Since the founding of the United States, four Presidents have been assassinated while in office. An additional six presidents were subject to assassination attempts. President Gerald Ford was actually subject to not just one but two assassination attempts, both by women. Learn more about each assassination and attempt on President of the United States.

“Hail now the joyful day!”

It’s a Boston 1775 tradition each New Year’s season to quote one of the verses that printers’ apprentices carried around and distributed at that time of year, soliciting tips.

This year’s verse comes from the shop of the Pennsylvania Evening Post, which Benjamin Towne (c. 1740-1793) launched in January 1775—a most newsworthy year, as it turned out. Philadelphia was the largest and most dynamic city in British North America, so Towne had a lot of competition. His strategy was to publish three times a week instead of just once or twice, and to support the radical Whigs.

The year of 1776 brought for American Whigs the best of times (British forces leaving Boston and Charleston, the Congress declaring independence, new state governments being established) and the worst of times (British forces coming back to New York, driving the Continental troops through New Jersey, and threatening Philadelphia). But the American victory at Trenton took some of the pressure off, so the newspaper boys could feel optimistic.

This is what they came up with for New Year’s 1777.

New-Year’s Verses
Addressed to the CUSTOMERS of
By the PRINTER’s LADS who carry it.

Hail! O America!
Hail now the joyful day!
Exalt your voice,
Shout, George is King no more,
Over this western shore;
Let him his loss deplore,
While we rejoice.

You know, I think this is written to the tune of “God Save the King.” Kind of ironic.

The Latin tag in the next verse was translated as “He who transplanted us hither will support us” by a helpful footnote on the broadside.

Now in thy banner set,
Transtulet sustinet;
God is our King,
Who does in mercy deign,
Over us for to reign,
And our just rights maintain,
His praises sing.

O may he deign to bless,
The great and each Congress,
Of this our land,
With wisdom from on high,
And unanimity,
To save our liberty,
Nobly to stand.

And on the virt’ous head,
Abundant blessings shed,
Of Washington;
Give him to know thy will,
Fill him with martial skill,
His station to fill,
’Till glory’s won.

And may our Gen’rals all,
Officers great and small,
Be Heaven’s care:
Within the hostile field,
Guard them with thine own shield,
While they the sword do wield,
In this great war.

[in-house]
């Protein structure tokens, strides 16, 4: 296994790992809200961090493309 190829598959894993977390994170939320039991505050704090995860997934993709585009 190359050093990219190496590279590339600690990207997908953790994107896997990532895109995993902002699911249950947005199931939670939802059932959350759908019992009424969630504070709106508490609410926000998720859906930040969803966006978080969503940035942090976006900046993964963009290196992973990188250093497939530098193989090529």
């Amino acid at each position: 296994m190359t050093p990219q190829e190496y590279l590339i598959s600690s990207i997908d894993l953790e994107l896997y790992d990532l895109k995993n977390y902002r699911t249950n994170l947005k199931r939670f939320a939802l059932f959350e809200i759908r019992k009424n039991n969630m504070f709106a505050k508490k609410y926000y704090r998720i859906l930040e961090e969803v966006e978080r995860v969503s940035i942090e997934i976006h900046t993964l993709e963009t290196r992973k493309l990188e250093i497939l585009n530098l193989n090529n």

O may our men be spar’d,
If not for death prepar’d;
Lord hear our cry,
Let us behold thy face,
And taste of thy rich grace,
While we this earth do trace,
Before we die.

And to thee th’ Lord of host,
Father, Son and Holy Ghost,
We’ll give all praise,
And ever magnify,
Honor and glorify,
To all eternity,
And never cease.

Of course, in September 1777 the British army whupped the Americans at Brandywine and occupied Philadelphia for that winter.

TOMORROW: What did that mean for Benjamin Towne?

Happy New Year!

Triumph of Bacchus
Bacchus sees in the new year. Poussin’s Triumph of Bacchus, Nelson-Atkins Museum, Kansas, c. 1636-7.


AHT wishes all its readers a happy and prosperous 2012!

Ten Key Facts About George Washington

George Washington is a fascinating and heroic figure in America’s past. Born on February 22, 1732, he was the Commander of the Continental Army, president of the Constitutional Congress, and of course the first president of the United States. Learn more with these 10 Key Facts to Know About George Washington.

The Year in History Blog History

Mr. Murphy dropped a note through the contact form last week suggesting that I write a Year in Review entry, a summary of the most popular posts both in views and comments, favorite stories, favorite referrals, all that good stuff. I thought that was a brilliant notion, especially since the Christmas-to-New Year’s interregnum can be something of a news desert. Strangely, I haven’t had much trouble finding stories to blog about this holiday season, but I’m still doing the review because it’s a great idea that I hope to make a year-end tradition.

Pedant note: I’m going to refer to the blog as “we” in this entry. This is because it looks weird saying “I” when I mean “the blog” and it looks weird when I say “the blog” over and over again instead of using a handy pronoun. Also I like sounding like the Pope.

Beggar Boy with a Piece of PieIt’s been a busy year here at Ye Olde Blogge of Histories. Starting in September of 2010, viewership doubled from an average of about 20,000 views a month to between 40,000 and 50,000. The major bump can be traced directly to the Master of Blue Jeans entry which was linked to by two bloggers with huge audiences: Jason Kottke and Andrew Sullivan.

In March of 2011, we crossed the 60,000 views a month line and hovered around it until September when we were just 462 views shy of 70,000. November was our biggest month to date with 88,943 views and December will almost match it (we’re at 84,262 at print time) despite the usual holiday decline in readership. The total number of views for 2010 was 386,069. The total for 2011 two days before the end of it is 803,854.

Many of those views seem to be the result of Google searches, often image searches. Sometimes search terms you’d never expect just explode out of nowhere and send us crazy traffic for a day or two. Our busiest day was May 1, 2011. We got 11,541 views (it used to be over 12,000 but the number dropped after an update to the stats plugin), 8,597 of them on an entry from two days before, Roman Ship Found at Ostia.